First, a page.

When I was young, in the late 80s/early 90s, in Ontario, Canada, I read a novel in our school library. I believe it was specifically a YA novel, and may have been available though Scholastic, though I can't be sure of that. It was written in English, which I assume was the original language.

In the novel, the main character is named Gen – I can't remember the gender for sure. They have a piece of metal that they wear around their neck, which was given to them by their father. They set out in search of (or despite the presence of) "dragons", feared by the community.

Civilization seems to be very pastoral, and Gen leaves their village and goes on a journey, eventually finding some sort of cave or opening. They crawl into it, and it eventually is revealed to be a metal tunnel, perhaps a ventilation shaft. Eventually it opens up into a chamber where they find the so-called sleeping dragons – the cave is an ICBM silo. The metal talisman around Gen's neck turns out to be a missile launch key, handed down through the generations while its meaning had been lost. Similarly, Gen's name is revealed to be short for general, having been shortened and passed down from their ancestor, who owned the launch key.

From here things get hazy – either I've forgotten the rest, or I didn't finish the book. Obviously the implication is that the setting is post-apocalyptic, but I don't think it was the common post-apocalyptic wasteland, but rather the pastoral "return to simpler times" style that might suggest that it takes place long after the apocalyptic cataclysm.

I had initially conflated these memories with those of another book, which turned out to be Monica Hughes' The Guardian of Isis, but this is definitely something separate, though the pastoral post-apocalyptic setting is similar to the luddite colony of Isis.

  • I got excited when I ran into scifi.stackexchange.com/questions/151028/…, then realized it was you splitting that question out. :-D
    – FuzzyBoots
    Commented May 1, 2020 at 20:15
  • Yeah, I edited the question, but didn't realized I had some stuff in the answer as well. I've fixed the answer. Good catch. Commented May 1, 2020 at 20:40
  • I'm confused, is this answered by the Isis series? Commented May 2, 2020 at 7:53
  • 2
    @ClaraDiazSanchez no, see the edit history. The Isis series doesn't have a character called Gen or the references to dragons. Hence this question. Commented May 2, 2020 at 11:49

1 Answer 1


It could be Guardian of the Dark by Bev Spencer.

Description from Amazon:

Gen has lived his whole life in a society ruled by order and obedience. Now he and his friend Duff want to make a break for freedom. But do they dare enter the forbidden tunnels . . . and defy the Guardian who controls their entire world?

“It was a beast of nightmarish size. Its skin glimmered slightly in the half-light, like the scales of a fish. Its feet were hidden in a pit. Enormous wings were folded back against the massive body. ‘Run now!’ an inner voice urged Gen, ‘before it turns to see you.’ ”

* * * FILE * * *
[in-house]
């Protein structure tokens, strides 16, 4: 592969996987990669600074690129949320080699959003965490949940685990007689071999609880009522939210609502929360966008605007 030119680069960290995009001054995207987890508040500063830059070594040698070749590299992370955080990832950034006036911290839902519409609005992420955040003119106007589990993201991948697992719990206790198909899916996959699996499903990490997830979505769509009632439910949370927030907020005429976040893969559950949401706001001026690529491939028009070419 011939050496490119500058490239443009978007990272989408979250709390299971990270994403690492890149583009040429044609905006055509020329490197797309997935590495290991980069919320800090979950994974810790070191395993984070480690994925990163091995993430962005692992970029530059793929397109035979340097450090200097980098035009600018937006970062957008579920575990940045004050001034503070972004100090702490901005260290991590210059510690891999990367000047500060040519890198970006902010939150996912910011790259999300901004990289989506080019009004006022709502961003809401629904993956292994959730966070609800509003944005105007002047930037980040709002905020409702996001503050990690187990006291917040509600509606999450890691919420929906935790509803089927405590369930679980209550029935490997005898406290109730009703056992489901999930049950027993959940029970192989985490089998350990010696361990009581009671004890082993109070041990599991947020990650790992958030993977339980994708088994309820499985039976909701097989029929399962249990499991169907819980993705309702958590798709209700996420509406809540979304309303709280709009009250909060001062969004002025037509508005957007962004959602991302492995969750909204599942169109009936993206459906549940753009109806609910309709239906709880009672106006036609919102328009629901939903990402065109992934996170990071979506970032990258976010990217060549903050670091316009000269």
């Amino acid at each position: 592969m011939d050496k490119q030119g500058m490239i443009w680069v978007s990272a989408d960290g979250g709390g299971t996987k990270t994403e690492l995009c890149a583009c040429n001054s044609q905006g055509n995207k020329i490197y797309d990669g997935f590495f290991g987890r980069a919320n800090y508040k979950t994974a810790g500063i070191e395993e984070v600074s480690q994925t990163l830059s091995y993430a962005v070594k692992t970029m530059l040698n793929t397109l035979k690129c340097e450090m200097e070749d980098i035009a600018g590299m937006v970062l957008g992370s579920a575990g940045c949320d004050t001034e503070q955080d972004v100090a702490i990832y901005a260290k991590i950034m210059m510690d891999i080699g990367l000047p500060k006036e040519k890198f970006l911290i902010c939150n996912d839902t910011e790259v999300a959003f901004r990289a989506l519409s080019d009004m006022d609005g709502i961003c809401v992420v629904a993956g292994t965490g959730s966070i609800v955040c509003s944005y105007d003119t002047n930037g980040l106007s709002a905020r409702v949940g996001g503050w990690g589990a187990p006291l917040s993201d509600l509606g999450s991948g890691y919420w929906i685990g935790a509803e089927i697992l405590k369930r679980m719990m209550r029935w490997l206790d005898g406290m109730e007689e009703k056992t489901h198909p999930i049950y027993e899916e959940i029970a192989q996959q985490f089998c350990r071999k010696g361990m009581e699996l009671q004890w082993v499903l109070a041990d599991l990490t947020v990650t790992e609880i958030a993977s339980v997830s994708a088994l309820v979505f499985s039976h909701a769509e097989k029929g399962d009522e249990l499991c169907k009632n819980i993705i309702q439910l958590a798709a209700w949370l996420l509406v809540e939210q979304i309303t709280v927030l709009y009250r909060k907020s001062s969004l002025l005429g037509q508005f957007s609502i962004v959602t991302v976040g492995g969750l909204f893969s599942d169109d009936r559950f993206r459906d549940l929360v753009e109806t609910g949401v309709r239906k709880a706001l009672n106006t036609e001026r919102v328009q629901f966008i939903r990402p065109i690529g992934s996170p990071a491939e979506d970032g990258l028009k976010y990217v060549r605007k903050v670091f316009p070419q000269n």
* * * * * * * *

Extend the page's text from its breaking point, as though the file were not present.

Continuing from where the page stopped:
The Canadian Book Review Annual online review is:

Senedu, a post-holocaust society enclosed beneath the earth’s surface, is the setting for this novel of a young man’s coming-of-age. Gen, son of Senedu’s Guardian, is struggling with his role as heir to the Guardian, the duties attached to that role (which separate him from his peers), and his father’s seeming lack of love. In his attempts to find some unregulated space where he can assert his identity, Gen discovers the world of ancient technology existing outside the walls of Senedu, and, following the traditional hero pattern, he saves his society from destruction. In the process, Gen finds his place outside the primitive and restricted society and leads a portion of Senedu’s population to a new life based on knowledge and freedom.

Guardian of the Dark is a satisfying adventure, which uses well the conventions of the hero tale and of science fiction. Although slow at the beginning, it soon picks up the pace, and Gen’s discoveries about himself, his friends, and the world beyond the walls of his society are believable and intriguing. Because of its use of well-worn science fiction conventions, the story is, at times, clichéd, but on the whole, it is well written and enjoyable. Recommended.

  • 3
    Thee is a more detailed summary at farah-sf.blogspot.com/2005/02/… - it looks like a solid match to me! Commented Oct 12, 2022 at 10:36
  • This is absolutely it, particularly after reading the synopsis @ClaraDiazSanchez posted. I probably didn't find it because I always asserted "dragon" instead of "dragn", but the "wand" is the metal I remembered, and other aspects mentioned, such as the "wizard" ring a bell. Interestingly, Gen's father is the "Guardian", which is probably why I had it mixed up with Hughes' Guardian of Isis. Commented Oct 12, 2022 at 16:40

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